Magazine article Gramophone

'I've Been Looking for Away to Control My Music Library-This Could Be It ...' Having an Extensive Music Collection at Your Fingertips Is Convenient-But When Tagging Gets out of Hand, Chaos Can Ensue. Andrew Everard Has Been Trying out a Solution

Magazine article Gramophone

'I've Been Looking for Away to Control My Music Library-This Could Be It ...' Having an Extensive Music Collection at Your Fingertips Is Convenient-But When Tagging Gets out of Hand, Chaos Can Ensue. Andrew Everard Has Been Trying out a Solution

Article excerpt

Once you have your music collection ripped and stored on a home server, it's hard to imagine how you lived without it: an entire music library at your fingertips. Finding a favourite work or track no longer involves hunting through racks and stacks of CDs--time-consuming, however well-arranged they may be--but can be achieved with a few taps of a finger on a smartphone or tablet screen. Another tap and the music plays through the audio system.

However, as your music libraries grow, so does the potential for problems: albums either ripped or downloaded can seem invisible to your network music players, tracks can default to playing in alphabetical order rather than by number, compilation albums can appear as a whole series of micro-albums divided up by artist, and album artwork can be wrong or simply non-existent.

Putting that right can be time-consuming: it's not unknown for me to have wasted an entire weekend afternoon ploughing through folders of files and typing in endless details. When quite a lot of your listening is to prereleases, many of which have long track titles, upwards of 30 tracks per disc and of course no hint of recognition from any of the familiar databases, things can be doubly annoying.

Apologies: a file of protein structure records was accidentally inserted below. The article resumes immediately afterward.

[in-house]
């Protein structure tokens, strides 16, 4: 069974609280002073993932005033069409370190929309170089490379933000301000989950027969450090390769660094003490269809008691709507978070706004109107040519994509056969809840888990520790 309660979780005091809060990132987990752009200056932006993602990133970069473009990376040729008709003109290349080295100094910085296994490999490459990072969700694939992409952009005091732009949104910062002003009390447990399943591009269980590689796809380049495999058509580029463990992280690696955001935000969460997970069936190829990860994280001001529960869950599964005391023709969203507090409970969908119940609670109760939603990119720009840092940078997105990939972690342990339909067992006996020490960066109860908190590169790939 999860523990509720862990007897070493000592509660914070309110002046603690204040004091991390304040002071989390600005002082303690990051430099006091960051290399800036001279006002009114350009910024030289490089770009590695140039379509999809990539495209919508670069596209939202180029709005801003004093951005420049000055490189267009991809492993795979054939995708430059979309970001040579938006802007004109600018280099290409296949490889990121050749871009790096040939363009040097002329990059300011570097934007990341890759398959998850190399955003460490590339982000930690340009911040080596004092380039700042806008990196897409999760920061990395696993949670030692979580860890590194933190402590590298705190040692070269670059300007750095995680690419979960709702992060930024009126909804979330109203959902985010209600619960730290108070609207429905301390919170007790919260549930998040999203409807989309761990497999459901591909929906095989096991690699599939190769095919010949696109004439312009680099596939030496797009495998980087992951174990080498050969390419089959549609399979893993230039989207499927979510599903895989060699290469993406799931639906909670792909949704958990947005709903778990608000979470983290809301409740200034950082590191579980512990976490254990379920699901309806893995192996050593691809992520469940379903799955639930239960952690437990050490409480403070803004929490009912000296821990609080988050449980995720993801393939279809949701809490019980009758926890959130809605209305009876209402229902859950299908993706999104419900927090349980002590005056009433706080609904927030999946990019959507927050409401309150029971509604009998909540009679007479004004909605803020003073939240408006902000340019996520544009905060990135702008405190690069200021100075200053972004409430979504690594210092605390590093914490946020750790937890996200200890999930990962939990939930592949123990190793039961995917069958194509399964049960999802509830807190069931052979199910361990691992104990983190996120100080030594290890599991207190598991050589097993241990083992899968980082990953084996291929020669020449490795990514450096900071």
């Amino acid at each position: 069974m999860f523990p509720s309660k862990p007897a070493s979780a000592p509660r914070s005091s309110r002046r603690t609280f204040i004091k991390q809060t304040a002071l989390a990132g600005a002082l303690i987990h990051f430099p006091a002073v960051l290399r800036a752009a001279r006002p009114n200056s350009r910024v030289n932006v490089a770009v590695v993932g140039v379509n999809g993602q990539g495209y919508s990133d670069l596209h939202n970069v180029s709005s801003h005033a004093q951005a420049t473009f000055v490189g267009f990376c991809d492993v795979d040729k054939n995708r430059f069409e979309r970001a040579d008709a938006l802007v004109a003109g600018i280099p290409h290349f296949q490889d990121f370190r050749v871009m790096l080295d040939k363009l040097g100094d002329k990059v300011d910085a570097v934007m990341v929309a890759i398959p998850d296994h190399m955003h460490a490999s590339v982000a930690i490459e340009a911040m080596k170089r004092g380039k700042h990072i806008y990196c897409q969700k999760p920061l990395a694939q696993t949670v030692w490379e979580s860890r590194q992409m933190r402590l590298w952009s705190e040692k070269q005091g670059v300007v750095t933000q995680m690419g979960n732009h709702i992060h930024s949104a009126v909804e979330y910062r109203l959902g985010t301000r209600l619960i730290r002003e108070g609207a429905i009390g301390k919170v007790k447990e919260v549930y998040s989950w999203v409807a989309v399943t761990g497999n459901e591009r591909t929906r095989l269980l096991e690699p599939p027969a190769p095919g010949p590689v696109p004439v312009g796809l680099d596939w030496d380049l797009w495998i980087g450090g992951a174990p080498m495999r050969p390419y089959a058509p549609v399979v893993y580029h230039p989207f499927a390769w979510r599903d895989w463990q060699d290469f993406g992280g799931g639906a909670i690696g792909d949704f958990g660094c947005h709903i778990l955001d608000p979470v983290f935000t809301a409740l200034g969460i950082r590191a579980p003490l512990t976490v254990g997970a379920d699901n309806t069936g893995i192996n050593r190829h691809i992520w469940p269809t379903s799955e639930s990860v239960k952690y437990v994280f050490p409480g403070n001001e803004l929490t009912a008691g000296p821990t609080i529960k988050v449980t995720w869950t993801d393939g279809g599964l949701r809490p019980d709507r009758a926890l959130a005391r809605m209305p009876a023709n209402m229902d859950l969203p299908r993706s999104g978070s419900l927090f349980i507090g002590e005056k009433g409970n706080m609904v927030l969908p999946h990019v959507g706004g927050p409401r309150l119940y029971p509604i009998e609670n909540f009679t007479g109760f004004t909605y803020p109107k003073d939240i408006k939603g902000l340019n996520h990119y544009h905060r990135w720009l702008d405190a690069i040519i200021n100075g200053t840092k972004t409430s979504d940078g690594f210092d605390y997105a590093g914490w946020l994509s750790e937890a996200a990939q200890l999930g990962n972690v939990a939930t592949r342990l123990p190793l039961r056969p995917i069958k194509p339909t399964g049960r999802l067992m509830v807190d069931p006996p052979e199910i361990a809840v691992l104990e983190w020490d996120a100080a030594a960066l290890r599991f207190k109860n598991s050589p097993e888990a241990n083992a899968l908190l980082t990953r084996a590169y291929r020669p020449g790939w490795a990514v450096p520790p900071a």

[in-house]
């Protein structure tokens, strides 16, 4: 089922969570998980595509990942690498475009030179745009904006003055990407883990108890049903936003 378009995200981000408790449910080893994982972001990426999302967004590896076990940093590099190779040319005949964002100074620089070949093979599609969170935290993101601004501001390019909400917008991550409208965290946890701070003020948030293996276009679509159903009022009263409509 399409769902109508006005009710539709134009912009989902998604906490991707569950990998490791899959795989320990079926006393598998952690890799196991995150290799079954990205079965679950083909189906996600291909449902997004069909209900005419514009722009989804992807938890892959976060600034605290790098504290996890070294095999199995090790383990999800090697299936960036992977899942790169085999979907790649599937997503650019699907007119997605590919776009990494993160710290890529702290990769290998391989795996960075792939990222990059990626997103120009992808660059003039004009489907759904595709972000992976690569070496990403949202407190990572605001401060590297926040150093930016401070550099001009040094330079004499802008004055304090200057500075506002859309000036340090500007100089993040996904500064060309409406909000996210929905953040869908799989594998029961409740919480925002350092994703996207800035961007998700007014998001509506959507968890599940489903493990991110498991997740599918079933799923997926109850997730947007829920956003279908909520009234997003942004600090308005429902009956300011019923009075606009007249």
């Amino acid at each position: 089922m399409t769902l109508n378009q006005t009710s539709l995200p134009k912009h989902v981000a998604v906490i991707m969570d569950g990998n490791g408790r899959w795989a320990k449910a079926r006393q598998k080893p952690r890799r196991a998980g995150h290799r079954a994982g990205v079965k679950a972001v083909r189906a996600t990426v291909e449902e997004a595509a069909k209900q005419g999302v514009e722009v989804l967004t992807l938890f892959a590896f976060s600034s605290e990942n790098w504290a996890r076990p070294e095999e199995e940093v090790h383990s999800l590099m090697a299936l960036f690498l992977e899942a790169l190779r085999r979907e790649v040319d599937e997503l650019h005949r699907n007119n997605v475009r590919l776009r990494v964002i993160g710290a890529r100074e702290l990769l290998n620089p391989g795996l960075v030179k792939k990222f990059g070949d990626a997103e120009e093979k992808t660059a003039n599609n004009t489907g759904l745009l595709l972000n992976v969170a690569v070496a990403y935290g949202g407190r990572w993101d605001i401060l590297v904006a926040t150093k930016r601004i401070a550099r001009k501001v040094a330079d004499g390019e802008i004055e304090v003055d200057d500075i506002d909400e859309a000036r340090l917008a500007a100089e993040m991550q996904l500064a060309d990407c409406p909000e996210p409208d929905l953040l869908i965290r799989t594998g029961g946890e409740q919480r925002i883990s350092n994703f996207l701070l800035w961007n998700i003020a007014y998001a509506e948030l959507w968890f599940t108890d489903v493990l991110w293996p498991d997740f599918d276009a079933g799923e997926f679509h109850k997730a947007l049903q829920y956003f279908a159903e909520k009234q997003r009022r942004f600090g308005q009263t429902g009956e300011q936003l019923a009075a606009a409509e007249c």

Usually either XLD or even iTunes will come up with something with some coaxing but sometimes--and it's usually with the multi-disc opera sets!--there's no alternative to typing in track names and details. What's more, not all (legally) downloaded music is equal when it comes to tagging: some sites do it well, others have their own ideas, including catalogue numbers in track titles, or tagging composers as artists, or even not including any information at all. To say the least, it's a tad frustrating.

All of which explains how I currently have a music storage system comprising getting on for 50,000 tracks--or 'songs', as iTunes would still have it (were Ito use it)--and some severe need for more time spent sorting out tagging, finding artwork and the like. Yes, you can live without an album sleeve picture staring at you, but having it just makes things a little neater.

So it was with interest that I stumbled across Bliss, a software package claiming to solve all those artwork and metadata tagging problems. Actually, my first introduction was via the free downloadable ebook published by Bliss developer Dan Gravell, which gives a brief and sensible overview. You can download a PDF copy from blisshq.com/ music-library-management-ebook.html or choose ePub or Kindle versions. …

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